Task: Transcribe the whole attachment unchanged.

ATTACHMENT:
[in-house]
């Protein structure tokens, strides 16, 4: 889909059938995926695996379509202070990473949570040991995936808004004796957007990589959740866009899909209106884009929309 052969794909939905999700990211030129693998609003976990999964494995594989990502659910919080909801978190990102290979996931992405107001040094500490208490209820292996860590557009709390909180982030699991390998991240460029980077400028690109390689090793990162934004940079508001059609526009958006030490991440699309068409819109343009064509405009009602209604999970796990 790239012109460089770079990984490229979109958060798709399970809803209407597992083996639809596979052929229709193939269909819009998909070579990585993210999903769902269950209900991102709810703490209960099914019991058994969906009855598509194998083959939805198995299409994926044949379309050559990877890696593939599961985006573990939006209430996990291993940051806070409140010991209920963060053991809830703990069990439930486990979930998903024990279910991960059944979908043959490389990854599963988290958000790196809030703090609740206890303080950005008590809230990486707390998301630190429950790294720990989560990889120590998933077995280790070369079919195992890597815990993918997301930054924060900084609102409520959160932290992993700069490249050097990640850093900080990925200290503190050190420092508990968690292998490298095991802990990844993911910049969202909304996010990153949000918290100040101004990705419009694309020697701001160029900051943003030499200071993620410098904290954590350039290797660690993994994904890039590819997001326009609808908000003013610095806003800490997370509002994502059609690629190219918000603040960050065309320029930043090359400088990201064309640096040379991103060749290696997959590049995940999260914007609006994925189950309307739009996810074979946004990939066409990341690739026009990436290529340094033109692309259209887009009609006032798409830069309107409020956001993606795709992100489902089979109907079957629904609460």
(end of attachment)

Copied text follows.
[in-house]
């Protein structure tokens, strides 16, 4: 889909059938995926695996379509202070990473949570040991995936808004004796957007990589959740866009899909209106884009929309 052969794909939905999700990211030129693998609003976990999964494995594989990502659910919080909801978190990102290979996931992405107001040094500490208490209820292996860590557009709390909180982030699991390998991240460029980077400028690109390689090793990162934004940079508001059609526009958006030490991440699309068409819109343009064509405009009602209604999970796990 790239012109460089770079990984490229979109958060798709399970809803209407597992083996639809596979052929229709193939269909819009998909070579990585993210999903769902269950209900991102709810703490209960099914019991058994969906009855598509194998083959939805198995299409994926044949379309050559990877890696593939599961985006573990939006209430996990291993940051806070409140010991209920963060053991809830703990069990439930486990979930998903024990279910991960059944979908043959490389990854599963988290958000790196809030703090609740206890303080950005008590809230990486707390998301630190429950790294720990989560990889120590998933077995280790070369079919195992890597815990993918997301930054924060900084609102409520959160932290992993700069490249050097990640850093900080990925200290503190050190420092508990968690292998490298095991802990990844993911910049969202909304996010990153949000918290100040101004990705419009694309020697701001160029900051943003030499200071993620410098904290954590350039290797660690993994994904890039590819997001326009609808908000003013610095806003800490997370509002994502059609690629190219918000603040960050065309320029930043090359400088990201064309640096040379991103060749290696997959590049995940999260914007609006994925189950309307739009996810074979946004990939066409990341690739026009990436290529340094033109692309259209887009009609006032798409830069309107409020956001993606795709992100489902089979109907079957629904609460």